Sunday, May 13, 2018

An Afternoon at Dobra

Yesterday another graduation came and went here at Champlain as the years continue to add up.  I found myself the second faculty member in the queue behind the administrators, which is a testament to how long I've been here (which hardly seems possible).  In my division, the Core, we don't have majors, which means that we don't normally forge the same bonds with our students that our colleagues in the professional divisions do simply because we don't spend four years with them.  Often we only have a student for one class, although I do have an odd little cadre of students who take me three or four (and soon to be five) times.  Generally, however, we just don't have as close a relationship, which you really see at graduation.  The big exception to that rule for me is the students who I lead on travel courses.  Nothing bonds you like spending a week or two in Zanzibar or Jordan or India.  Michael was graduating and it was important to him that he got some of us together to talk about our experiences and to share one last moment as family.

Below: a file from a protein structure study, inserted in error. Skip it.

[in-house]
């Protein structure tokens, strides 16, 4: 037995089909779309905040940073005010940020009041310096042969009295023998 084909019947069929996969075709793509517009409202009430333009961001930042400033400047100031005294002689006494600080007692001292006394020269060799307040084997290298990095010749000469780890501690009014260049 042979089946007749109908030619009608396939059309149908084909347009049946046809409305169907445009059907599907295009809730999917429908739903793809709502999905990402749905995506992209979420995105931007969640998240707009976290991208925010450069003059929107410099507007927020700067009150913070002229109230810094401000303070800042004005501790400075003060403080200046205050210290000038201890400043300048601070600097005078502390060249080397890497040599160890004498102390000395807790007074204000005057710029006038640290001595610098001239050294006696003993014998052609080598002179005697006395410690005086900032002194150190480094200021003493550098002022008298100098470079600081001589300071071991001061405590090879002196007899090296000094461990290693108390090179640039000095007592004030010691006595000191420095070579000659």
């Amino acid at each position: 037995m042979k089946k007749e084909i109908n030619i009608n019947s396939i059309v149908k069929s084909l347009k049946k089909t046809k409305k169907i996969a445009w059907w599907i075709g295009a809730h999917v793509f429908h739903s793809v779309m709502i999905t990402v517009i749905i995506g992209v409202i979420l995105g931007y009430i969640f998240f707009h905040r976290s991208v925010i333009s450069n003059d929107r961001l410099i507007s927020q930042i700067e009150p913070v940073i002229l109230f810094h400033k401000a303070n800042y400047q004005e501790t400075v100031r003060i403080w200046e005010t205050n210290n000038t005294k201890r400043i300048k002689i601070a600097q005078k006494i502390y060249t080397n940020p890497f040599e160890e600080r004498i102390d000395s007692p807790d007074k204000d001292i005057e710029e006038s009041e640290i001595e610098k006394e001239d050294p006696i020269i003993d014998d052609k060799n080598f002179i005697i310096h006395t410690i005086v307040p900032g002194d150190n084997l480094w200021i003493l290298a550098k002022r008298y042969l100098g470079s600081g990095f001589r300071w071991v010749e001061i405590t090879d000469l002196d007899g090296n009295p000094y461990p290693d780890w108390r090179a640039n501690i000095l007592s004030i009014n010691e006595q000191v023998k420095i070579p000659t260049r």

Michael and Ines, both of whom went with us on the Jordan trip in March.  It was Michael's last Scudder trip, which also included Zanzibar in 2016 and India/Sri Lanka in 2017.

John and Hattie, who both went on the 2017 India/Sri Lanka trip.  Next spring John will be taking his fifth class with me (which will be a new record) and he's planning on returning to India again as part of a travel version of my new Dar al Islam: India course. Hattie just returned from spending her entire junior year abroad.  I envy these students who get the opportunity to travel so early.

The crew, minus Michael who was snapping the picture, at Dobra.  Ines was amazed that I was reading, in this case the book Thomas Jefferson's Qur'an, while I waited for them to show up, so she had to celebrate this fact by holding up the book.

I'm very cognizant of the fact that I'm very lucky.  I figured that by now I would have moved on to some other line of work or lost myself in administrative hell because the students would have long since stopped listening to me - and that I would have stopped caring about them - but, instead, and happily, I we still get along quite well.

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